Right to Water and Sanitation

The CHE in Venezuela blocks, among other rights, access to potable water and sanitation. The country has enough water sources to supply its entire population; however, the dismantling of the institutional and physical structure of the sector compromises the quality of the supply, the processes of water treatment and purification, distribution, sanitation, health, and hydroelectric production. The destruction and contamination of basins and aquifers, denies access to water resource sources, even in supposedly "pollution-free" areas.

The human right to water is to have a sufficient, regular and adequate supply of drinking water for personal and domestic use, which must be safe, acceptable and at bearable costs that guarantees health and satisfies consumption, cooking and hygiene needs.

The guarantees to this right require that there be no interruption or arbitrary or unjustified disconnection of water services or facilities, denial of access due to discrimination or disproportionate increases in their price.

It also includes the right to the conservation, management and protection of water resources in a sustainable manner, as a natural resource and as a social and cultural good, and the right to a human habitat free from the health hazards of unsafe or contaminated water

National Report

82% of the population does not receive water on a continuous basis and the water received is sometimes of dubious quality or undrinkable. The distribution networks are not maintained.

The lack of maintenance of drinking water distribution networks and household connections causes losses of 5,400 liters per second of already treated water.

The wastewater collection service has decreased drastically. In 2011, only 30% of the population's sewage was collected.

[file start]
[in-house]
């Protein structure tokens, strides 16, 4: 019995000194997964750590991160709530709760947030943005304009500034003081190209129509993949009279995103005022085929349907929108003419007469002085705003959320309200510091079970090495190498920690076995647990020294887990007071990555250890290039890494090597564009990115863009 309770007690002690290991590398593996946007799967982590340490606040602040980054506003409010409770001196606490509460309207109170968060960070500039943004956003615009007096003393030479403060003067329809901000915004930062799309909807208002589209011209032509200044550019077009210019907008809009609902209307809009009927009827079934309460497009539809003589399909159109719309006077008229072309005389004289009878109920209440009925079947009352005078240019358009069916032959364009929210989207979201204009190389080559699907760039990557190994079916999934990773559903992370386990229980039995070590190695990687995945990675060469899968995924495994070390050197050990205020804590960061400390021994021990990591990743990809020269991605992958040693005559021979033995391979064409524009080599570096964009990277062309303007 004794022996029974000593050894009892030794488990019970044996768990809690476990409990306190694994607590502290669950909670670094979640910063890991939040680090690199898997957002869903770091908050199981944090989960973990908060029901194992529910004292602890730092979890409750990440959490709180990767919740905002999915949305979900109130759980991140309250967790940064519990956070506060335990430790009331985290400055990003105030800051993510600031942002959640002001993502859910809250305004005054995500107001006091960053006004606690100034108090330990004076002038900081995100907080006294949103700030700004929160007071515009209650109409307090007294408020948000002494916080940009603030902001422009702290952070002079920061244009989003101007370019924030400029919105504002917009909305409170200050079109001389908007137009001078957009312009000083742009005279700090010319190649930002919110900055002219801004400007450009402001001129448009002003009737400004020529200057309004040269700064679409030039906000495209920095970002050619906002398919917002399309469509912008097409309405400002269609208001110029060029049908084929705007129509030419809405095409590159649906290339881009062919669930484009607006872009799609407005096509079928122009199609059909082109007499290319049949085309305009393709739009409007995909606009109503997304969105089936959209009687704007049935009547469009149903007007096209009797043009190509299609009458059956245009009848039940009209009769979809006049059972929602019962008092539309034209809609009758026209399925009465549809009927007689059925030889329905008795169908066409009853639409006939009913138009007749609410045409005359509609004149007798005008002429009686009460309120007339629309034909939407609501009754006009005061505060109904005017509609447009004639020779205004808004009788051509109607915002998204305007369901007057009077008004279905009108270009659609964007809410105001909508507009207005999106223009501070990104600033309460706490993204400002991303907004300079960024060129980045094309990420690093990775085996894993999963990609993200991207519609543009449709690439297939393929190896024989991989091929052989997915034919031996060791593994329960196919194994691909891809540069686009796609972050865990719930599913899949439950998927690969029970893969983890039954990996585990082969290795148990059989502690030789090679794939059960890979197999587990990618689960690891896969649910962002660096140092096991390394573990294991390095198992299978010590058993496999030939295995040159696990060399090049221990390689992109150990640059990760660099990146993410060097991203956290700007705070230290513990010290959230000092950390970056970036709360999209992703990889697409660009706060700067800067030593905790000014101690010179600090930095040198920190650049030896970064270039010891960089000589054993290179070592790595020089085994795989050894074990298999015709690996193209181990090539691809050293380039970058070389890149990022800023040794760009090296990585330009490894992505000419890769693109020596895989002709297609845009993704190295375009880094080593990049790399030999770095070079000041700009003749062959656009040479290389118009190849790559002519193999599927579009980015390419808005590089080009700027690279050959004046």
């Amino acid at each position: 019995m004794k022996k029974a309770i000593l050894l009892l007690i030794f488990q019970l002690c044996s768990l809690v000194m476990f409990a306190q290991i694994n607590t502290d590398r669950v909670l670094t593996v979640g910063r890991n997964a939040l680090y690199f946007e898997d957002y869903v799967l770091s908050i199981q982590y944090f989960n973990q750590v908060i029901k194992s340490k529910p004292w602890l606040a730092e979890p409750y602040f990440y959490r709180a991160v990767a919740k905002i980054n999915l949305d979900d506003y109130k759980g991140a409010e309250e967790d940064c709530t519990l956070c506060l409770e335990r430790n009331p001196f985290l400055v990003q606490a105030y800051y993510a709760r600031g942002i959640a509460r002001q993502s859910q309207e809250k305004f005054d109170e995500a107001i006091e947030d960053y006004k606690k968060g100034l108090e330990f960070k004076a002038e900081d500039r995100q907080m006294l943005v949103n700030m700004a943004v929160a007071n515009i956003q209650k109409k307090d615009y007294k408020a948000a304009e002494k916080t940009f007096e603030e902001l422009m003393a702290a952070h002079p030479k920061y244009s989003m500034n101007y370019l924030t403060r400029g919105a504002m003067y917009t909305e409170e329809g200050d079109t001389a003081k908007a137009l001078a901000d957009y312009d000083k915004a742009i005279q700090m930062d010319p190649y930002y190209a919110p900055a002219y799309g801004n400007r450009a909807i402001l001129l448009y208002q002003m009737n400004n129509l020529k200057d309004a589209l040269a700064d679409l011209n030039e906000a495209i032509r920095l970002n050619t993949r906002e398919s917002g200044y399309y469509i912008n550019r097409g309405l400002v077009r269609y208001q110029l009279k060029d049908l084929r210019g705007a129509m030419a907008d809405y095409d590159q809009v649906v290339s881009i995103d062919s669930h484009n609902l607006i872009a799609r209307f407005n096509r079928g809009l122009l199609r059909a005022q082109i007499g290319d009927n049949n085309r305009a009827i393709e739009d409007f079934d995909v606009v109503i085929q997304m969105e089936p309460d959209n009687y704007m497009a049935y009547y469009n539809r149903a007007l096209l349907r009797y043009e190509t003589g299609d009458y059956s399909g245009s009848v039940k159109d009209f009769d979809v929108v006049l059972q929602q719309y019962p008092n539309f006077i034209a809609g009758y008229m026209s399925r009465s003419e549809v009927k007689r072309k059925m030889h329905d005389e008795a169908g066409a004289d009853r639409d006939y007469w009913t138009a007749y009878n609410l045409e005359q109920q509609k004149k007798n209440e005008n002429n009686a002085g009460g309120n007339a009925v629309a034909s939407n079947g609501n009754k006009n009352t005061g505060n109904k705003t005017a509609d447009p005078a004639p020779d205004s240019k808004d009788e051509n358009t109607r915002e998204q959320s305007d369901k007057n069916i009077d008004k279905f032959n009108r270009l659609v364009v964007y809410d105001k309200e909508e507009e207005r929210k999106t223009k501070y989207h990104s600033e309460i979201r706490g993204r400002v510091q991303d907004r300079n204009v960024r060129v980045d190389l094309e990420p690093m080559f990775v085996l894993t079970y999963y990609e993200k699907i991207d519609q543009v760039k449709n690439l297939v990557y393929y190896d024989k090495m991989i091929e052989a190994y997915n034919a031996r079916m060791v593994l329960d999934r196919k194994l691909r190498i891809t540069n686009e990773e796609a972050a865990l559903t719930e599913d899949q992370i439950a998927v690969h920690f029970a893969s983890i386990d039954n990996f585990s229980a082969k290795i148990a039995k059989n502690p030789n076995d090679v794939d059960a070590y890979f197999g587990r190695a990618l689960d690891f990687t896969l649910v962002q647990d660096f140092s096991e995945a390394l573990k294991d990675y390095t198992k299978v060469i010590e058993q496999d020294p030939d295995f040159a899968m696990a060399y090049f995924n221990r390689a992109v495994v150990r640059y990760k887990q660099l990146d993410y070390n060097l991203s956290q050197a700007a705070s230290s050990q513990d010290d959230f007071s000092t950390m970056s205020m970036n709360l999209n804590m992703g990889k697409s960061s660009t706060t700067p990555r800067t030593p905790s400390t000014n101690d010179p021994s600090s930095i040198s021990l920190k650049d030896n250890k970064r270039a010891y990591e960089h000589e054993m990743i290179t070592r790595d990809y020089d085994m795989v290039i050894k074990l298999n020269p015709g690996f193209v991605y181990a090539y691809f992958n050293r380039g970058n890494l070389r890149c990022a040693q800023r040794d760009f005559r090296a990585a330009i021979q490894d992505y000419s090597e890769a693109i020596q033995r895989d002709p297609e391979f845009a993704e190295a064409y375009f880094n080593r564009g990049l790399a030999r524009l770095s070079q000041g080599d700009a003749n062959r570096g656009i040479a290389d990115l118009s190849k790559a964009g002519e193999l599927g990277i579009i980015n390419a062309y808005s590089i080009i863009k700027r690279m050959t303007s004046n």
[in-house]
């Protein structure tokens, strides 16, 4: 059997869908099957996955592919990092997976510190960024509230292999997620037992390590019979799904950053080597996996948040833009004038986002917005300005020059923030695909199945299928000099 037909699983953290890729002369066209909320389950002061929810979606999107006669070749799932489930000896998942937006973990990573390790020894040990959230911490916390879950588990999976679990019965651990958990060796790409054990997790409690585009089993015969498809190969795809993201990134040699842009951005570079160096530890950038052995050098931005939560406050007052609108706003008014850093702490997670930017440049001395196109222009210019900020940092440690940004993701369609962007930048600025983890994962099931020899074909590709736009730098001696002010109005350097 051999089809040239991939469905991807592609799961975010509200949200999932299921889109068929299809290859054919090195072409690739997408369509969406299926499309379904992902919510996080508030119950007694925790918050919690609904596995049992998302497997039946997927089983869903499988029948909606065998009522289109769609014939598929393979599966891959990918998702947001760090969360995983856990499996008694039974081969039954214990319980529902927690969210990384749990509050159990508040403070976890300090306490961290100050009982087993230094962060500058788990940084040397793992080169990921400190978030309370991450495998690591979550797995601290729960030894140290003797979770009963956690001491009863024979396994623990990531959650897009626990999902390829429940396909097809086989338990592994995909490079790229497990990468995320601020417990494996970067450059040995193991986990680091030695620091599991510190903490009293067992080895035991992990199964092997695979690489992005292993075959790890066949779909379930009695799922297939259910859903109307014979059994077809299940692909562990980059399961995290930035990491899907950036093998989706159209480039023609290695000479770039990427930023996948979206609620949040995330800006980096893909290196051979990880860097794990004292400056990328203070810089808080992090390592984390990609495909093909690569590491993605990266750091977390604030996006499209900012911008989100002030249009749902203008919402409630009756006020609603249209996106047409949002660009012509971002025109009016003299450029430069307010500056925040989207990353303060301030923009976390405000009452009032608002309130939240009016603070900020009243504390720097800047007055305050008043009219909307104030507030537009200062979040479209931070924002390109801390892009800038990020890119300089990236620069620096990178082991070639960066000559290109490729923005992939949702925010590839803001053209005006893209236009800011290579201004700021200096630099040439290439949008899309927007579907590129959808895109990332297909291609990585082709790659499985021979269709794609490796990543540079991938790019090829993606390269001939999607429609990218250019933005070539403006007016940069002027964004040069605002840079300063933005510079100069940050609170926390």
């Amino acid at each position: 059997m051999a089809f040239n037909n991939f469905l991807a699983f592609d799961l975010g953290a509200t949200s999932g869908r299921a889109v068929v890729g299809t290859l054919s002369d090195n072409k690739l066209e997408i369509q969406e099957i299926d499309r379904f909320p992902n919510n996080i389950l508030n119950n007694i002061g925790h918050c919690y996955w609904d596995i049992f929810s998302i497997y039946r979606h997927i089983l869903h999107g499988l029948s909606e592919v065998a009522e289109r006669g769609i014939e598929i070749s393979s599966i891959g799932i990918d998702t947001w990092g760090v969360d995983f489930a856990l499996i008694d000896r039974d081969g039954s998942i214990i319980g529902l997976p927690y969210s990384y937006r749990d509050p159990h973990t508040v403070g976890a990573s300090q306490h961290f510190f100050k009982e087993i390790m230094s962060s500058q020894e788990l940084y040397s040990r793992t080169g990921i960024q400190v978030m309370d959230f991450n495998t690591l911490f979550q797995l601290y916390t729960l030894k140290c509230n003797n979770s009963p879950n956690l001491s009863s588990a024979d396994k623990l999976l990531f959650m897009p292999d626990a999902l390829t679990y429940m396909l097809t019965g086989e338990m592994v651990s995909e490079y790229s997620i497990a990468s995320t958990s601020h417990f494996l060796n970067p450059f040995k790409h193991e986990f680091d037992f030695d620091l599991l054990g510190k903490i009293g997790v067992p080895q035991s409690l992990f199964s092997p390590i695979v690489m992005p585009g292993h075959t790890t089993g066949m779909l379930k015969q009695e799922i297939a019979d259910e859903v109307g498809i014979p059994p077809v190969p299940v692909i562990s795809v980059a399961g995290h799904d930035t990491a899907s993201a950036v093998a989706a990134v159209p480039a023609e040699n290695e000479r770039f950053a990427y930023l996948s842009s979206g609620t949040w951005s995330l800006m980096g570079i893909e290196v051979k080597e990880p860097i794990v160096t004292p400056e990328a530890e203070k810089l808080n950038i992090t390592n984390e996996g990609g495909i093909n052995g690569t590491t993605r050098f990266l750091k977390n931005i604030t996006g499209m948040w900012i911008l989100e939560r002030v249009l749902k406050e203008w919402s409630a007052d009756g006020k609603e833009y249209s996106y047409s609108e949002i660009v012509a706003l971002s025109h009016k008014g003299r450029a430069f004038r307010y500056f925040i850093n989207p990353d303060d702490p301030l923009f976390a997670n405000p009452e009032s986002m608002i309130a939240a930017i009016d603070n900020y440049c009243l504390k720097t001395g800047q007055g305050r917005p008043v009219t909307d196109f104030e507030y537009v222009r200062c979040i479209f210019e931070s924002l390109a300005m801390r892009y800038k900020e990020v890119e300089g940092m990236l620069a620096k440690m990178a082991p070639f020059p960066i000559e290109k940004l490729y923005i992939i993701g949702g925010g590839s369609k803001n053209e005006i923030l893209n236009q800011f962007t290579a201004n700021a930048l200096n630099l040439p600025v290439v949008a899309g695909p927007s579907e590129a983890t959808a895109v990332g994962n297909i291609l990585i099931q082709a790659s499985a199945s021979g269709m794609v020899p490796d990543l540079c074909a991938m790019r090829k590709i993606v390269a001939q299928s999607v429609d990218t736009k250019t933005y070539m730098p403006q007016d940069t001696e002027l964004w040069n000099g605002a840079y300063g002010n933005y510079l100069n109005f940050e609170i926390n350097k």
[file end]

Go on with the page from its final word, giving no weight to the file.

75% of public health centers do not receive water continuously or at all. Hospitals have serious water quality and sanitation problems.

Educational establishments at all levels, from primary school to university, suffer from severe deficiencies in water service, health problems and/or flooding.

The alteration of watercourses, which receive wastewater without adequate treatment, to other water bodies, is causing their contamination and eutrophication.

Water management governing bodies are dismantled, there is no access to information and there are several cases of corruption in the execution of works.

Pumps, valves and water distribution pipes have already reached the end of their useful life and there is no possibility of replacing them. The treatment plants have been dismantled.

Surface and underground water bodies are being contaminated by intensive extractive activity, as well as by agrochemicals and open dumps.

The water-producing basins, inside and outside the National Park System, are being intervened, cut down and contaminated, reducing their flow.